Friday, July 19, 2013

Profile Ketaki Pimpalkhare, Unity in Diversity show and more..


An anthology of a macrocosm - Ketaki Pimpalkhare

A serene stillness appears to persist in space, especially when one looks at images of the lonely blue planet. The macrocosm reveals itself in such moments and dwarfs the debatable invincibility of humankind. Parallel realms replete with awareness and beauty co-exist hidden from human perception but Ketaki Pimpalkhare’s sculptures and paintings freely surf in and out of these micro and macrocosmic worlds building bridges across them, observes Sushma Sabnis.

(Artist Ketaki Pimpalkhare)
Pune based artist Ketaki Pimpalkhare, a MFA graduate from S N D T Women’s University, deciphers the quiet whisperings of an ocean in seashells. Her sculptural works, paintings and her recent foray into land art all speak of her unspoken bond with nature. Translating the language of the spheres, this artist and sculptor brings forth a unique and perceptive collection of art works to engage with, for the viewer.

( A sculpture by Ketaki Pimpalkhare)
An undulating distorted form is what a viewer sees at first, but as the sculpture speaks for itself, the essence of the artist’s intent surfaces. Imagine an earth, not as a sphere of blue and brown and green, but like a crushed ball of paper. That is how one could believe the earth ‘feels’ at the moment. Yet with eons and generations of human abuse, she survives.

(A sculpture by Ketaki Pimpalkhare)
In some of her sculptural works, the artist dives deep into the ocean, heavily influenced by the colourful and vivid shapes of shells and sea animals, she captures them in her sculptures and paintings. Coralline forms emerge, distinct and translucent all at once, concealing drops of the ocean within them, Was that the dotted texture of a sting ray fin? Or the rainbow coloured scales of a tropical fish? Her imagination swims unbridled by any harness and pours itself into the sculptures. Delicate leaf like, labyrinths surface from the depths of the artist’s creative ocean and introduce the viewer to another world, they are blissfully unaware of in her sculptures.

( A painting from the 'I am the Universe' show)
Ketaki’s abstract paintings series, ‘I Am the Universe’ does send the viewer into these flights and depths of an artist’s imaginary realms, and Ketaki with her art works has built enough bridges between the physical and the metaphysical, the real and the ethereal.The artist brings out the ‘oneness’ she experiences in this series. Ketaki works in many mediums. To keep from getting into a repetitive rut that most artists face from time to time, she experiments in various mediums, ceramic and clay sculptures, paper works, masks etc. 

(A work from Fragmented Reality show)
Her recent show, ‘Fragmented Reality’ saw her use the medium of tar on canvas. These highly evocative and expressive monochromatic paintings are proof that the artist excels at figurative expression. The works aptly titled, ‘Fragmented reality’ series, talk about the challenges for survival in a competitive world, where the competition is as much with the self than the outside world. The works display a sense of responsibility and self knowledge and are almost cathartic in depiction.Many a times for an artist the real challenge is not imagination but innovation. As much as an artist appears to be disconnected with science, the other side of this very coin is art. Ketaki understands and flips this coin when she intends to produce some very meaningful and intense works.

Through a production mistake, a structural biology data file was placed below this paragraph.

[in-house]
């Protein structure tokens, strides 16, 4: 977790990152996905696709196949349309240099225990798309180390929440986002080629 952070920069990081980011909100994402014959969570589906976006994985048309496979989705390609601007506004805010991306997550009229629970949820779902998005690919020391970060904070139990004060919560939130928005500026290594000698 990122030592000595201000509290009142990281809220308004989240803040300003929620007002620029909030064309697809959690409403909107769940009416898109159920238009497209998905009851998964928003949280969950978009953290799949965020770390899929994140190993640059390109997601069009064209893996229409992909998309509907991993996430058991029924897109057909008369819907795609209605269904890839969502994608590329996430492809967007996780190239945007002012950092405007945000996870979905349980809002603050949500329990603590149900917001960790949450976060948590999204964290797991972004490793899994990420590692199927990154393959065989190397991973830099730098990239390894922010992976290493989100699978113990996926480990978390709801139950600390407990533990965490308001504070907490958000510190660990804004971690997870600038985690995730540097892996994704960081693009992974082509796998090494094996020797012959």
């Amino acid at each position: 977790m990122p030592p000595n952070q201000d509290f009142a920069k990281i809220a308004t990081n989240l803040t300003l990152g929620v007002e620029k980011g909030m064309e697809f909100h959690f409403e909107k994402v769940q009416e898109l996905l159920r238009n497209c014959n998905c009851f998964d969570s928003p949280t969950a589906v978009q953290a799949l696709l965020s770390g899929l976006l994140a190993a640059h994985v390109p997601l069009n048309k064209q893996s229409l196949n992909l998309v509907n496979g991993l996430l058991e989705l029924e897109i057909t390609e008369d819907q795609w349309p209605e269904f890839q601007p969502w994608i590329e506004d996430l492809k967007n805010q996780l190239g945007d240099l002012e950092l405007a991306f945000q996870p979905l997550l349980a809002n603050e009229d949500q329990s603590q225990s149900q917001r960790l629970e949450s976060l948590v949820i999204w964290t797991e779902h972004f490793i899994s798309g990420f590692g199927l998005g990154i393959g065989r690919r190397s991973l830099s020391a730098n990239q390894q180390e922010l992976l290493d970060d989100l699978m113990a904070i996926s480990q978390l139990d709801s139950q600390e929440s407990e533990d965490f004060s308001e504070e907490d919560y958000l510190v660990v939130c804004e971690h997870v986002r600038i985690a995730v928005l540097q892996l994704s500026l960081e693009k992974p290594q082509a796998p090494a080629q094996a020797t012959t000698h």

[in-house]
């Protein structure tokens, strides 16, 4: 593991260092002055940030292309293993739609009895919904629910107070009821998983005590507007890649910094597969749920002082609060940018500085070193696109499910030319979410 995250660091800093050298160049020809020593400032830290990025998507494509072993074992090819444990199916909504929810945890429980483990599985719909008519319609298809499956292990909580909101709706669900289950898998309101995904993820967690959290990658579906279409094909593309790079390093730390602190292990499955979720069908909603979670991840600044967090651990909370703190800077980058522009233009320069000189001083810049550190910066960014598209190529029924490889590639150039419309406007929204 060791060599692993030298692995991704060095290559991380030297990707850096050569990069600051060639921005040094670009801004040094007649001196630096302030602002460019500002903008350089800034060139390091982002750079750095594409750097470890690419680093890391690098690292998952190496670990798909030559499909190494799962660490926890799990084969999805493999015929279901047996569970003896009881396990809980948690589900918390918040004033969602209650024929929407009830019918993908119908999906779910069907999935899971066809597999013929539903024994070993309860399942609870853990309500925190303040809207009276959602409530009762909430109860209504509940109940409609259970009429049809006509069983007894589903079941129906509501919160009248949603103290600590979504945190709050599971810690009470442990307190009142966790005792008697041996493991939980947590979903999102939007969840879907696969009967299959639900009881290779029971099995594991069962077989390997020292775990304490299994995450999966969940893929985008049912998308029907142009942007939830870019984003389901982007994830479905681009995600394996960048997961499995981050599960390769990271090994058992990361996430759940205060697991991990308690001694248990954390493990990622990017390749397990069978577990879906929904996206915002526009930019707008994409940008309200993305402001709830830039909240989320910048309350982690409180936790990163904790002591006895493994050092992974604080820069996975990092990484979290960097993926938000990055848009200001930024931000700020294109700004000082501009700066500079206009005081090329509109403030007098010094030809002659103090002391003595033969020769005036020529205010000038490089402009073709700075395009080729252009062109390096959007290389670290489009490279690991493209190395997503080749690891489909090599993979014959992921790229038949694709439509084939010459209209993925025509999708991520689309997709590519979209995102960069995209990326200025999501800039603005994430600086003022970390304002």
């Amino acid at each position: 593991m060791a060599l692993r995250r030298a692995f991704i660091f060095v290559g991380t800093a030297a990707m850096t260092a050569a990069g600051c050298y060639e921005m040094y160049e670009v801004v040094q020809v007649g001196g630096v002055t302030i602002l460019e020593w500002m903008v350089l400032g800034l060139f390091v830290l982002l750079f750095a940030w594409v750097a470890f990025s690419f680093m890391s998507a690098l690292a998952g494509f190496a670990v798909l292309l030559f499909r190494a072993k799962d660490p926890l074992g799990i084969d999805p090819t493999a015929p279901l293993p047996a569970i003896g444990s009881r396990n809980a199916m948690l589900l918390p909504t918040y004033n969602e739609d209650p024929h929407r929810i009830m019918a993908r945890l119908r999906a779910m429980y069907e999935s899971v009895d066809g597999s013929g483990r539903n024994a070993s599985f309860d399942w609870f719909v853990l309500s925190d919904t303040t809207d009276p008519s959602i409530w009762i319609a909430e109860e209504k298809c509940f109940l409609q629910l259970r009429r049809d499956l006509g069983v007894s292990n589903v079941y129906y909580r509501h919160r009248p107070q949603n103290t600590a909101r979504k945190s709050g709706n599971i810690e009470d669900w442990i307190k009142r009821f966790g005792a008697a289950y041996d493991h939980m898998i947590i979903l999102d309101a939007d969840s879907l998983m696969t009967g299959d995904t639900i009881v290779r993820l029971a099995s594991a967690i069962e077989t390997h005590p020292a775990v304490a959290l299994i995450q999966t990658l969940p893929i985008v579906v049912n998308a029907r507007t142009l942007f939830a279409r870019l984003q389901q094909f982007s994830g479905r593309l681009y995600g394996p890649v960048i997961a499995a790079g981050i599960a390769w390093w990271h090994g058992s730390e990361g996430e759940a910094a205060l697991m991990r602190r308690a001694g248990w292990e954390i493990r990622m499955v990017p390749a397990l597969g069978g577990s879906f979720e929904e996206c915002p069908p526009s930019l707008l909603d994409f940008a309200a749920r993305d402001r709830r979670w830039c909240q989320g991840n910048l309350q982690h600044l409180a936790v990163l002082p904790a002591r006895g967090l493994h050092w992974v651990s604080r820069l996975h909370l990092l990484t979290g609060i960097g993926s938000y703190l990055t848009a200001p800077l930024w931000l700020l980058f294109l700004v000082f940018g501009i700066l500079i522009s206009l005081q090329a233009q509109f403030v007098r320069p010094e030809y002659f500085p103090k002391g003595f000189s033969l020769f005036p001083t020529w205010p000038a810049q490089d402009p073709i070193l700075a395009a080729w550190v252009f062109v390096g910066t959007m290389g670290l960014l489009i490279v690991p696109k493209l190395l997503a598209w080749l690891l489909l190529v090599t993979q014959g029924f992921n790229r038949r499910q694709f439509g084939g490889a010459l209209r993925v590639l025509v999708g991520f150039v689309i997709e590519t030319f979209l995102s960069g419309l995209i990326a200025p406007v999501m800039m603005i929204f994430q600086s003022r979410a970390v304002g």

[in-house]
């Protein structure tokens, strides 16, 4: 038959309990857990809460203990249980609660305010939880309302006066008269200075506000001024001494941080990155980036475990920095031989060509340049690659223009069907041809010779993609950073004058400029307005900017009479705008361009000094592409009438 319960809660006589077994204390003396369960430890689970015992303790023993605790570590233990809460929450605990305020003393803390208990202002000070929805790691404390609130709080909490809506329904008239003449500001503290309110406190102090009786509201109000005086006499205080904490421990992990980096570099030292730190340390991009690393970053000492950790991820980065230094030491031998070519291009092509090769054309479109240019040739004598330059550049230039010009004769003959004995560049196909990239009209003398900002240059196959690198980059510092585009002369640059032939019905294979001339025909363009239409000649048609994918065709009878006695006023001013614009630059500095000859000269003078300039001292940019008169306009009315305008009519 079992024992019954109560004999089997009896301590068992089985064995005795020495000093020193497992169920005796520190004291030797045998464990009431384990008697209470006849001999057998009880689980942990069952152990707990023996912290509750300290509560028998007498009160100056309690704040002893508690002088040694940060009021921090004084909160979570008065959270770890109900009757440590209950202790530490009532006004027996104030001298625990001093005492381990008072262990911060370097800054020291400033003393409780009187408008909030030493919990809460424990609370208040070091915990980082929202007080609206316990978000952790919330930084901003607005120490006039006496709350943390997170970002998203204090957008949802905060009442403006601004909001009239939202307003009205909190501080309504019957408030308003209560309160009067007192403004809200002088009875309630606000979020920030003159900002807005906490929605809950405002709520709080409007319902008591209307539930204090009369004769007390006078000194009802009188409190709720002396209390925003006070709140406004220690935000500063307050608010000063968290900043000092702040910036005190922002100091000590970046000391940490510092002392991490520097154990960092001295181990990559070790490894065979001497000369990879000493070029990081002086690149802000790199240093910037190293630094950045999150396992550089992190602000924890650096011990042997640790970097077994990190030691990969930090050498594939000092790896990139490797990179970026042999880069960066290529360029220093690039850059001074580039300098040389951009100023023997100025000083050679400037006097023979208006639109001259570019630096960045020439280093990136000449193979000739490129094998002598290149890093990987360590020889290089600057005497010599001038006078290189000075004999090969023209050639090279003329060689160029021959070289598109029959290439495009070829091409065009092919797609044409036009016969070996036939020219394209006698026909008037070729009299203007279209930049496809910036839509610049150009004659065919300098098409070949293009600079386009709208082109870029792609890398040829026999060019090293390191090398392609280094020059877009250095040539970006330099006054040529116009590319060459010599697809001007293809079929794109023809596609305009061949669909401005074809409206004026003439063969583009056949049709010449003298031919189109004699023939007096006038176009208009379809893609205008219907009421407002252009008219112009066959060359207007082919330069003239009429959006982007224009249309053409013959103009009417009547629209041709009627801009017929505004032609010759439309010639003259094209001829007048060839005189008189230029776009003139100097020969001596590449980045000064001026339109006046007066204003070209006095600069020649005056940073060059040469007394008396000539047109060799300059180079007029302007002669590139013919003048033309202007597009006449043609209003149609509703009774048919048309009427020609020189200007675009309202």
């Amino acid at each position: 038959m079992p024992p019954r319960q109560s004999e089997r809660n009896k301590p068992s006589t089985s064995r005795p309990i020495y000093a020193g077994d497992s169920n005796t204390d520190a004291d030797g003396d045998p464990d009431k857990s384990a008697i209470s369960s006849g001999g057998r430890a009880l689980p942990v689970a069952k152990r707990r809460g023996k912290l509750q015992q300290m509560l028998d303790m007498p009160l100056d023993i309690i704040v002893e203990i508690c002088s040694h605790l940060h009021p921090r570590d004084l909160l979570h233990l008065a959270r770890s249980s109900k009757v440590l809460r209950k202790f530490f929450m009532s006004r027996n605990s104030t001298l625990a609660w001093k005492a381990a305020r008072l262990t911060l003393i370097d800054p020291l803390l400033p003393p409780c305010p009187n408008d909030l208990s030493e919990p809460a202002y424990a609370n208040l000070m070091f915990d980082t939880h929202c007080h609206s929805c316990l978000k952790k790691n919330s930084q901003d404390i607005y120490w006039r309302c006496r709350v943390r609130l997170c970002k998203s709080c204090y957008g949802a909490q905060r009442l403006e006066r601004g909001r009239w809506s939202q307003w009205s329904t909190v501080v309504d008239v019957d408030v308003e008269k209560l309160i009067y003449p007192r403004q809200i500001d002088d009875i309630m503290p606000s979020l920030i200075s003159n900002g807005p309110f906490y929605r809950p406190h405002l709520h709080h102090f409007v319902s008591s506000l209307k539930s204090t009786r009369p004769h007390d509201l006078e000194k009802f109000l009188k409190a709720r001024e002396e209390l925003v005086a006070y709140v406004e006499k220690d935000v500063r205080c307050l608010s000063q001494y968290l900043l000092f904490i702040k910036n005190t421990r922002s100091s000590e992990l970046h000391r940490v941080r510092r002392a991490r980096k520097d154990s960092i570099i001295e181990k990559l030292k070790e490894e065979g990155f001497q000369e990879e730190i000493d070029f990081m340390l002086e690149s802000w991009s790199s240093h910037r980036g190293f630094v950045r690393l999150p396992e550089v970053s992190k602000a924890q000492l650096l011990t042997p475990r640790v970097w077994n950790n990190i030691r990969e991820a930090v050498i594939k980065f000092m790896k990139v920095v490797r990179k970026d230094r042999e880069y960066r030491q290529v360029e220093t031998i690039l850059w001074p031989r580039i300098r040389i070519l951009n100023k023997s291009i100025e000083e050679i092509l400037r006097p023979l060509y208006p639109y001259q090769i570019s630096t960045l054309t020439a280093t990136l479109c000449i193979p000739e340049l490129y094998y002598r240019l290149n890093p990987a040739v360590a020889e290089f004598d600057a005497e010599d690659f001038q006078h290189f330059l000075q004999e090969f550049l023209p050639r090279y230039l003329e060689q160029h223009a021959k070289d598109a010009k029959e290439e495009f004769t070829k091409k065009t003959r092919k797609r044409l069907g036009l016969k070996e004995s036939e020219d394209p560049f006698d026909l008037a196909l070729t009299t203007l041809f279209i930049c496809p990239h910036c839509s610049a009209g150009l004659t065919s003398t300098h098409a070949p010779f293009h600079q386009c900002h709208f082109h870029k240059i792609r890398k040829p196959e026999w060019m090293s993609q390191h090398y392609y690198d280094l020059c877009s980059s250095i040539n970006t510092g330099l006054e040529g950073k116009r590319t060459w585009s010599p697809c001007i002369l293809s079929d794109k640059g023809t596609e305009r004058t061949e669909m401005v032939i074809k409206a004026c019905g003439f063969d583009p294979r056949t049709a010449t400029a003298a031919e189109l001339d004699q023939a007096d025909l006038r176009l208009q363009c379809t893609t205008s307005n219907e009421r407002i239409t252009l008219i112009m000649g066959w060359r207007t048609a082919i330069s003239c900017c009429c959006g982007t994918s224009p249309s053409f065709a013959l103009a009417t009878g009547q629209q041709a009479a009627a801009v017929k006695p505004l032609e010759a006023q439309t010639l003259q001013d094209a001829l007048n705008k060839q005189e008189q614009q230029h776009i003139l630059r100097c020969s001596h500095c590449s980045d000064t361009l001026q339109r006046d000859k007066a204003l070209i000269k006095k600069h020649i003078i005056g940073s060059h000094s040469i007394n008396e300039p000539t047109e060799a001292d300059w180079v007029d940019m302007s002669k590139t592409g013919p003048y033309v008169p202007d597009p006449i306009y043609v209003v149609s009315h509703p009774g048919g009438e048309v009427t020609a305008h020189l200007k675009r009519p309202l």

( Land art at MOHOR - Pune Biennale)
Her recent works were seen in her participation at the MOHOR- Pune Beinnale, where she forayed into installation/ land art. Creating and interacting with land for making an art work gives the artist a kind of grounded-ness which is very akin to the fibre of every creative person. The work essentially ephemeral, encloses the beauty and simplicity of a dew drop, or of life itself. However temporary, the intensity of the art work captured the attention of the viewer as the work speaks directly to them. Using moulds of her own face, a physical representation of the self, she moulded sand creating a group of sand face installations. The artist in her own words felt ‘a tremendous belonging to this planet’. Stamping out these sand faces, the artist annihilates the ego, to become one with the earth. Several truths of life and living surface from this installation work.

( Masks at the show)
She uses the same moulds again in a show, these masks of her own face are made of newspaper and plaster, and each one is covered with the social issues ailing the world today, torn out of news papers and tabloids, writ large all over the mask.. Politics, terrorism, charity, sex, social networking, fashion, etc. All these masks are hung on the walls together like a metaphor of a superficial blabbering of a group of people, the outcome of which only leads to more questions and no answers, the artist makes her point  of the absolute futility of idle banter.